The List of Tasks




steel founder munitions
output take over efficiency
urgent evaluate within reason
assure proceed stick to it
task priority responsibility
matter diffuse count (3)
trivial essential figure out
boring tedious sidetrack
put off grueling miscellaneous
agenda overall contribute
worth process and so forth
profit profitable check (2)


Charles Michael Schwab

Charles Michael Schwab (1862-1939) was a leading American industrialist.

He began his career as an engineer with the Carnegie Company. He rose rapidly and became a founder and president of the United States Steel Corporation.

Later he took control of Bethlehem Steel Corporation, and directed its growth in shipbuilding, munitions, and allied fields.

Today Schwab’s name lives on as one of the leading investment houses.

Some Advice

As president of Bethlehem Steel, Schwab wanted to improve his and his managers’ productivity, efficiency and output.

So he turned to Ivy Lee, a management consultant, for advice.

“Show me a way to get more things done. If it works, I’ll pay you anything within reason.”

The List

Lee handed Schwab a piece of paper, and instructed him to write down all the things he had to do for the following day. Schwab did as he was told.

“Now look these items and evaluate them. Number them according to their real importance,” said Lee.

In other words, Schwab was to put a ‘1’ next to the most important task, a ‘2’ next to the second most important task, and so on.” He did that as well.

Number One

Lee then said that the FIRST thing tomorrow morning, start working on item Number One on his list. And stick with it until it was completed.

“You must not do anything else until you finish Task Number One.…unless of course, something more urgent came up.”

Only then should he move on to number two. And when he started on item number two, work on that until that is completed. Then proceed to number three in the same manner, and so forth.

Too Many Tasks

Schwab felt concerned that, with so many responsibilities, he’d never be able to finish everything on his list, or even a few items.

But Lee reassured Schwab. Even if at the end of the day, he couldn’t complete everything on his list — or even just one — not to worry.

Priority Management

What mattered was that Schwab completed or at least worked on the most important tasks, the ones that counted the most and produced the greatest results, on a daily basis, rather than diffusing his time and energy on less important, often trivial, items or running around trying to figure out what to do.

Trivial and Miscellaneous

This is the case for many people. They may not be aware of the most important thing that they have to do.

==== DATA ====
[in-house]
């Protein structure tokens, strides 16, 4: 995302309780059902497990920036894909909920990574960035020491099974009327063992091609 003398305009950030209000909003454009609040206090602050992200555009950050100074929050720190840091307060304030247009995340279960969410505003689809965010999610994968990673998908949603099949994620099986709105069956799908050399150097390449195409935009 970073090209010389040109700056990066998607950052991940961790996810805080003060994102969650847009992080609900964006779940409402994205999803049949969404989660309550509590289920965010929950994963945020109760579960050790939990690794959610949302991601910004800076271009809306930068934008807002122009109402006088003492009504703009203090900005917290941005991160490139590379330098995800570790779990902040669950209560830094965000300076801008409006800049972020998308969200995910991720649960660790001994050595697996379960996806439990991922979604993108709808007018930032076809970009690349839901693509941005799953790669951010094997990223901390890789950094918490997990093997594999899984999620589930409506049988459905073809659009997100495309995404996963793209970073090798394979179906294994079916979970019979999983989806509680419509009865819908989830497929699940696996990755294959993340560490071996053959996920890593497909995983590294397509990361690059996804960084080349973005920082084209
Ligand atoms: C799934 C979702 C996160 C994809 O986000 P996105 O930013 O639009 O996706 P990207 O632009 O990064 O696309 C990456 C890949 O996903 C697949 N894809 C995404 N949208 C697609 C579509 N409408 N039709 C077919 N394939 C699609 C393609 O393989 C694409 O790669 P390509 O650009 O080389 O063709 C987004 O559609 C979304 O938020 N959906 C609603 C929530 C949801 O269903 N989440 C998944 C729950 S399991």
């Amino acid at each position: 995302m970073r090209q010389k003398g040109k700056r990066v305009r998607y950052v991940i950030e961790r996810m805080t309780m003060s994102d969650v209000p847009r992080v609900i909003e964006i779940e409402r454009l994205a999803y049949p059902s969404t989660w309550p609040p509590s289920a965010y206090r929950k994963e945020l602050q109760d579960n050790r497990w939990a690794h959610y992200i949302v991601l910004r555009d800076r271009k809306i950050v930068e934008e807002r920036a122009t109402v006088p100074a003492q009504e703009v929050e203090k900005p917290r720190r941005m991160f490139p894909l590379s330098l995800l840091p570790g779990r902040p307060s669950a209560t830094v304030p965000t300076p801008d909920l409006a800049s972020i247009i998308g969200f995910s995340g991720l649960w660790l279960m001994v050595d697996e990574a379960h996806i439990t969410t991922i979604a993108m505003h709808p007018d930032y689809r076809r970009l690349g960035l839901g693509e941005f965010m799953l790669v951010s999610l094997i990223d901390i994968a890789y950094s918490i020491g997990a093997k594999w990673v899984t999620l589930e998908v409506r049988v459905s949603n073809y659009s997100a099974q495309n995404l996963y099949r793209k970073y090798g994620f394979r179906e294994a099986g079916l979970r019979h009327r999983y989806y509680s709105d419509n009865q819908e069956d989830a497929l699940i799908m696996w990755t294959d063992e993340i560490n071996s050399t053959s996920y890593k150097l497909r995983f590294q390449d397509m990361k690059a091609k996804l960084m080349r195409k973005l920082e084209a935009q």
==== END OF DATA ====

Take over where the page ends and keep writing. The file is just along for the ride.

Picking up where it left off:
Or even if they did, the most essential tasks are usually also the most difficult…the most tedious…the most grueling…the most boring.

For this reason, people often put off doing them. Instead they get sidetracked and work on easy, miscellaneous tasks — but those that do not contribute much to the overall agenda. They may even not have to be done.

The Trial

After Schwab understood this process, Lee advised him to follow this priority management system every working day. “Test it as long as you like…and then pay me whatever you think this idea is worth,” said Lee.

In a few weeks Ivy Lee received a check signed by Charles M. Schwab — for $25,000 (or about $250,000 in today’s value).

Schwab later said that this was the most profitable lesson he had ever learned in his business career.

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1/2. Charles Schwab was an ordinary businessman. True or false??

1/3. Did he feel that everything in his company was running (operating) smoothly?

1/100. And so schwab told his employees to work harder and harder. Is this right or wrong?

What did Ivy Lee advise Schwab to do? What was Ivy Lee’s advice to Schwab?

3/4. If someone managed to finish only the first job on a prioritized list of tasks, is that a failure? Which is better, completing task number one or completing tasks number two, three, four, five and six?

3/10. Only Schwab followed this technique. Is this correct or incorrect/

4/5. Did Schwab like this idea? Was he satisfied with its outcome? Why was he satisfied, or or why wasn’t he satisfied?
5/8. Have you heard of this or a similar technique?

What are some of your everyday tasks?

What are the two or three most important tasks?

Does everyone in your school, company or organization do this?

What would happen if everyone in a company made and stuck to a list of prioritized tasks?

Can the same be applied to other aspects of life?


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